The Doctrine of the Trinity is one of the most important pieces of orthodox Christian theology, having been with the Church since its earliest days. The first known use of the Greek word "trias" was by Theophilus of Antioch in the late second century, and the first use of the Latin word "trinitas" was by Tertullian in the early third century, each translating to the English "trinity." The word is used to describe the concept of the essential nature of God as One God in Three Persons-- the Father, Son and Holy Spirit. Although one could easily write hundreds of pages on the Trinity and never come close to exhausting all there is to say about it, I will here focus on how far back the idea can be traced, rather than what it entails.

File:AlvinPlantinga.JPGAlvin Plantinga, now 80, is professor emeritus at the University of Notre Dame and has taught at Calvin College and Wayne State University, when it was a hotbed for analytic philosophy.  He studied at Calvin College, Harvard, the University of Michigan, and received his PhD from Yale.  He has been a visiting professor at Harvard, Chicago, Michigan, Boston, Indiana, UCLA, Syracuse, and Arizona.  He has also given lectures in several prestigious lecture series, including being a Gifford Lecturer twice.  Further, he has honorary degrees from numerous universities.  His family's accomplishments are correspondingly sickening, with various professorships, degrees, etc. etc.

It would not be a stretch to say that Alvin Plantinga was the most prominent Christian philosopher of the 20th century.  His influence continues into the 21st, where he remains a leader not only in the philosophy of religion but also epistemology, and has contributed to the field of metaphysics as well.  His most notable contributions in the philosophy of religion include his famous Free Will Defense in response to the logical problem of evil which has received wide acceptance (which is a rarity in philosophy), the school of thought known as reformed epistemology, his modal ontological argument for the existence of God, and his Evolutionary Argument Against Naturalism (EAAN).

As alluded to several times in past posts, a major interest of the writers of this blog is the origin of the universe, the earth, and mankind. Specifically, the relationship between the historical sciences and the book of Genesis is a subject by which we are both fascinated. In this post, I plan to give my view on a topic that is often brought up in discussions of origins: the assumption of uniformitarianism. Before jumping in, however, I implore readers to maintain a charitable attitude when both reading and commenting on this. The exchanges that accompany this subject matter can often be passionate to the point of detriment; they seek truth at the expense of tearing others down, when Christians are instead called to encourage each other and build one another up.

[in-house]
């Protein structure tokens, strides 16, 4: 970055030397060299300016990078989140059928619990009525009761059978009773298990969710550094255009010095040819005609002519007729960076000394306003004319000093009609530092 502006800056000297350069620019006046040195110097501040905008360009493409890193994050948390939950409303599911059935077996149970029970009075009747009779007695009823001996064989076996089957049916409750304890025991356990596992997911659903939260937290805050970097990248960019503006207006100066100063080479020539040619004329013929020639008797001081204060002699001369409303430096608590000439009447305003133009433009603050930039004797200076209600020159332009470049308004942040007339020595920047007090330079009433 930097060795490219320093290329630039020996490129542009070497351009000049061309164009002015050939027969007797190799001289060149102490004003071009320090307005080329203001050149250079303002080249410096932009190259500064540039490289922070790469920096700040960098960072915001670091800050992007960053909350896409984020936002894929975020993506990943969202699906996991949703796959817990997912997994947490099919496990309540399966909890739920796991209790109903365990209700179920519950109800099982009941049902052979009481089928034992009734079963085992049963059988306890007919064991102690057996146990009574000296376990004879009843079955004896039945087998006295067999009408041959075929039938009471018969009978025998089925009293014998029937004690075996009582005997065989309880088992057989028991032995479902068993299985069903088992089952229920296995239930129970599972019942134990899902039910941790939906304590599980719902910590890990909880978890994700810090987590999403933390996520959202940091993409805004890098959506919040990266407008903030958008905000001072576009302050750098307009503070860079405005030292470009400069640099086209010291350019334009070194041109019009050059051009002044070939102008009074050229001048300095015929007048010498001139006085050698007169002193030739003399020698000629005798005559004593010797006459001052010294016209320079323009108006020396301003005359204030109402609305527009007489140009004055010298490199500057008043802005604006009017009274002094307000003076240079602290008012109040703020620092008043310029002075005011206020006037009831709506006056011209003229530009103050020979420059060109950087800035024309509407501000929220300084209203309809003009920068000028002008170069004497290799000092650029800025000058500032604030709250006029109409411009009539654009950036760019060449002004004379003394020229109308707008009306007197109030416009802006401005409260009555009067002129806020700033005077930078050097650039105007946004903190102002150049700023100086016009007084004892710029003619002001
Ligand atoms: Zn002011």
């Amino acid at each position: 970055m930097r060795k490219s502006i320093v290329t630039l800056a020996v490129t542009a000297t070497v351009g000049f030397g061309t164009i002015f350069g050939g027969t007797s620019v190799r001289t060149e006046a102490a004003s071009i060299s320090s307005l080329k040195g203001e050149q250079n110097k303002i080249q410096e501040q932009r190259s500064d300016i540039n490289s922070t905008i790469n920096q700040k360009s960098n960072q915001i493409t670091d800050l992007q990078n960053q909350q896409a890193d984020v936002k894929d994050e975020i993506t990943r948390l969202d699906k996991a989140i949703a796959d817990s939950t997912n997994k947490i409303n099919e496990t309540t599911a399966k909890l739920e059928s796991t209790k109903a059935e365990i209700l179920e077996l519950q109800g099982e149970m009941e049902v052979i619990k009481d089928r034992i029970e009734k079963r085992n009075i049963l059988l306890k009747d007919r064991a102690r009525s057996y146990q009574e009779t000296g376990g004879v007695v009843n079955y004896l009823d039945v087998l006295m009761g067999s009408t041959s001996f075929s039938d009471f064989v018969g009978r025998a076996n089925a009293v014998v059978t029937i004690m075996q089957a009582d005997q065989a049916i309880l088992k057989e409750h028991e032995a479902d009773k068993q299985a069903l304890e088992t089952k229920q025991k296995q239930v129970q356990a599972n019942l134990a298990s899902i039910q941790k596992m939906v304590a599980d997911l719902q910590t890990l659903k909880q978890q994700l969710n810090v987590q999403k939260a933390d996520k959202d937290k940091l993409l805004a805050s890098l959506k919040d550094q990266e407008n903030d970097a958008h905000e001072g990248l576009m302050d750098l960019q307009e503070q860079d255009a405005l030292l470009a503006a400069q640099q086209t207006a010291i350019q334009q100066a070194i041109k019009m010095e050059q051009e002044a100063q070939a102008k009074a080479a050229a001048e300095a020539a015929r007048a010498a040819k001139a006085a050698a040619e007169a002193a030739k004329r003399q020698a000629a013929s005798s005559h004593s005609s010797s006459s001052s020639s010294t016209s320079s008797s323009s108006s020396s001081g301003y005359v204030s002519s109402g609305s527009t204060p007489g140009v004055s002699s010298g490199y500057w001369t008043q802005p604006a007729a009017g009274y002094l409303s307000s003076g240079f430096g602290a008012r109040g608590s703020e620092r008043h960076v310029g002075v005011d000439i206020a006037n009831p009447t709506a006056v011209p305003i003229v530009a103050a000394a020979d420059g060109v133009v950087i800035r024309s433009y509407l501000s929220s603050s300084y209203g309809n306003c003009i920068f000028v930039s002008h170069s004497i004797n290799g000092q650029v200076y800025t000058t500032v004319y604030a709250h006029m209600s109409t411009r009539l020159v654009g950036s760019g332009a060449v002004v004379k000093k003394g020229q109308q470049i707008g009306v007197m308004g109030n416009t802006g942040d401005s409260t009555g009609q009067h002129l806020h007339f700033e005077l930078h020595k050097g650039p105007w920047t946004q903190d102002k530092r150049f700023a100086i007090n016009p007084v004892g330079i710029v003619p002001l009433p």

From time to time, I hope to discuss some of the philosophical conundrums that currently plague philosophers.  And defining knowledge is one of the chiefest.  It is perhaps the main point of contention in the world of epistemology.  Epistemology is the study of knowledge, rationality, and justification.  While metaphysics - the study of the nature of being or reality as well as categorization of things that exist - includes the nature of truth, epistemology often ventures into the nature of truth as well, as knowledge is closely tied to it.

On the face of it, answering the question "What is knowledge?" shouldn't be too difficult.  Simply put, it is the ascertainment of a fact about the world.  Dig a bit deeper, however, and things become increasingly complex and ambiguous.  In fact, despite the best efforts of epistemologists from the time of Plato to today, there is no agreed upon definition of knowledge among philosophers (though, as we shall see, there was a definition that was agreed upon by some for centuries until a few potent counterexamples punched some major holes in it).

Reasonable Faith, the organization of Dr. William Lane Craig, has recently made an animated video on the Kalam Cosmological Argument. The KCA argues for the existence of a first cause of the universe, which it posits as God. We plan on doing some extensive writing on the KCA in the future, based on the section of the Blackwell Companion to Natural Theology with the same name. In the meantime, this video is an excellent presentation of the argument in a very concise format. Enjoy!

Next Post Newer Posts Previous Post Older Posts Home